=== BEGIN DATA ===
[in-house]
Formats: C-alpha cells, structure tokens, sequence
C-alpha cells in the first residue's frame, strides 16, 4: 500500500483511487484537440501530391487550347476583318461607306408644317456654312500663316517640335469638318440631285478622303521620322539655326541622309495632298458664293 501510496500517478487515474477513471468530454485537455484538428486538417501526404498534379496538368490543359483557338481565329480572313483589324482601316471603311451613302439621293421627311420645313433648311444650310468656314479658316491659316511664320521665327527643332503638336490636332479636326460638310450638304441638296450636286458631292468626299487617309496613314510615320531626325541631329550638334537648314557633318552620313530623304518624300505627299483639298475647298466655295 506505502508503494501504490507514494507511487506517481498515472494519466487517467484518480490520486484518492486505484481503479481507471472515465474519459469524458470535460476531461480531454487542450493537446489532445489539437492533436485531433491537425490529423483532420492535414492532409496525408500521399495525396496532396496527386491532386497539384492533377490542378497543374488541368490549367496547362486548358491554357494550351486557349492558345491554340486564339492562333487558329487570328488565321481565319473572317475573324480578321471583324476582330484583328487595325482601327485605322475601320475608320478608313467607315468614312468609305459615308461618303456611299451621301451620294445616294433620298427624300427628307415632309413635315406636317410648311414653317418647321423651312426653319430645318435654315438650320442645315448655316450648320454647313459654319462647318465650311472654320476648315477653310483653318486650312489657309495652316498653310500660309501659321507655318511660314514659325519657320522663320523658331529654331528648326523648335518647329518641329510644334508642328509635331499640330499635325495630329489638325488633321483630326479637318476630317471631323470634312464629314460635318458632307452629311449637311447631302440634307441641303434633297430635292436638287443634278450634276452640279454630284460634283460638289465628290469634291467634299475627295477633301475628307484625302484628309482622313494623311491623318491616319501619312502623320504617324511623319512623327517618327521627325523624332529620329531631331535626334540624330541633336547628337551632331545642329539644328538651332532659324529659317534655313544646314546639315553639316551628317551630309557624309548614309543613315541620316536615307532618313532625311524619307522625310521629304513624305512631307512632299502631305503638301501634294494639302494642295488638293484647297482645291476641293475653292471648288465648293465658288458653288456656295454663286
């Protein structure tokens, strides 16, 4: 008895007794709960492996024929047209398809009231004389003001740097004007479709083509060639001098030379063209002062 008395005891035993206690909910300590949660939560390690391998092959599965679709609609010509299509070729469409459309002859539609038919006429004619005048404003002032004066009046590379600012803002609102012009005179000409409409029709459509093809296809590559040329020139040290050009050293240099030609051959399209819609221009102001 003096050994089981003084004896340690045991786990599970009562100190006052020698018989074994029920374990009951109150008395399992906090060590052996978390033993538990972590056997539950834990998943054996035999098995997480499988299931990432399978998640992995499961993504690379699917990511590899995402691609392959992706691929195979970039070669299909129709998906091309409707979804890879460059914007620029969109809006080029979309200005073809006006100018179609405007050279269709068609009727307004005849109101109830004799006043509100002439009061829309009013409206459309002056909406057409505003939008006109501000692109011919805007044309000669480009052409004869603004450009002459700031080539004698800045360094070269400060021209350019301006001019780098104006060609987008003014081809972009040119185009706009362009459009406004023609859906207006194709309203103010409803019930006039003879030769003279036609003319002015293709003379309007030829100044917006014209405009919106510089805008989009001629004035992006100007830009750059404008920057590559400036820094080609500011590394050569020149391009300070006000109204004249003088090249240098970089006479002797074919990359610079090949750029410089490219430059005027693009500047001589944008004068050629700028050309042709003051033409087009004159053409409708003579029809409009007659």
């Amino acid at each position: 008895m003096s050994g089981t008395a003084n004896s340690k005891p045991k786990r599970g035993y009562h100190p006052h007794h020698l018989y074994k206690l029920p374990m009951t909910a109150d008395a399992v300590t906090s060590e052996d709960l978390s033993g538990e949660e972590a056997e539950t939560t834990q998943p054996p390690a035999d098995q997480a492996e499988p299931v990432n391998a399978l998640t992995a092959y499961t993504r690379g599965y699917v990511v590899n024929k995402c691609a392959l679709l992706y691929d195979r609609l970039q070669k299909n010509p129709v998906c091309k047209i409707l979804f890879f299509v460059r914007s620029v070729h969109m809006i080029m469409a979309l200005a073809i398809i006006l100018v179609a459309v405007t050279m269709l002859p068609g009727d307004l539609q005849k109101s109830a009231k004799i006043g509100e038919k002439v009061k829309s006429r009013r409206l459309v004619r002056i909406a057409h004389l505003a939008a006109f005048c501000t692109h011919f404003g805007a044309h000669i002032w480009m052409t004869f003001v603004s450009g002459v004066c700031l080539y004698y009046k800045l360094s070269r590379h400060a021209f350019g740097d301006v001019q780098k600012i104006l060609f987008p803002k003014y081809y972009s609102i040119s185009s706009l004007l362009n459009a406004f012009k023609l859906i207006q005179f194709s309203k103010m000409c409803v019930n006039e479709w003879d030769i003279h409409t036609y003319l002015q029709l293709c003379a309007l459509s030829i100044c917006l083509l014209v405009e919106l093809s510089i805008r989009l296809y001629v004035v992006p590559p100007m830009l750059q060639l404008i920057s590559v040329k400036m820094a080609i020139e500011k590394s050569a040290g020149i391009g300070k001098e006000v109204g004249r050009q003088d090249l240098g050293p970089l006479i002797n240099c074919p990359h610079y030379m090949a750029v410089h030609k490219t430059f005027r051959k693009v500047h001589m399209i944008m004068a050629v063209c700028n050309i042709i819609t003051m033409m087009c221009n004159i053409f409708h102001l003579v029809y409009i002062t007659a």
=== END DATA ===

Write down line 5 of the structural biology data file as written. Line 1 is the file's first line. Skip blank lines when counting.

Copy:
């Amino acid at each position: 008895m003096s050994g089981t008395a003084n004896s340690k005891p045991k786990r599970g035993y009562h100190p006052h007794h020698l018989y074994k206690l029920p374990m009951t909910a109150d008395a399992v300590t906090s060590e052996d709960l978390s033993g538990e949660e972590a056997e539950t939560t834990q998943p054996p390690a035999d098995q997480a492996e499988p299931v990432n391998a399978l998640t992995a092959y499961t993504r690379g599965y699917v990511v590899n024929k995402c691609a392959l679709l992706y691929d195979r609609l970039q070669k299909n010509p129709v998906c091309k047209i409707l979804f890879f299509v460059r914007s620029v070729h969109m809006i080029m469409a979309l200005a073809i398809i006006l100018v179609a459309v405007t050279m269709l002859p068609g009727d307004l539609q005849k109101s109830a009231k004799i006043g509100e038919k002439v009061k829309s006429r009013r409206l459309v004619r002056i909406a057409h004389l505003a939008a006109f005048c501000t692109h011919f404003g805007a044309h000669i002032w480009m052409t004869f003001v603004s450009g002459v004066c700031l080539y004698y009046k800045l360094s070269r590379h400060a021209f350019g740097d301006v001019q780098k600012i104006l060609f987008p803002k003014y081809y972009s609102i040119s185009s706009l004007l362009n459009a406004f012009k023609l859906i207006q005179f194709s309203k103010m000409c409803v019930n006039e479709w003879d030769i003279h409409t036609y003319l002015q029709l293709c003379a309007l459509s030829i100044c917006l083509l014209v405009e919106l093809s510089i805008r989009l296809y001629v004035v992006p590559p100007m830009l750059q060639l404008i920057s590559v040329k400036m820094a080609i020139e500011k590394s050569a040290g020149i391009g300070k001098e006000v109204g004249r050009q003088d090249l240098g050293p970089l006479i002797n240099c074919p990359h610079y030379m090949a750029v410089h030609k490219t430059f005027r051959k693009v500047h001589m399209i944008m004068a050629v063209c700028n050309i042709i819609t003051m033409m087009c221009n004159i053409f409708h102001l003579v029809y409009i002062t007659a």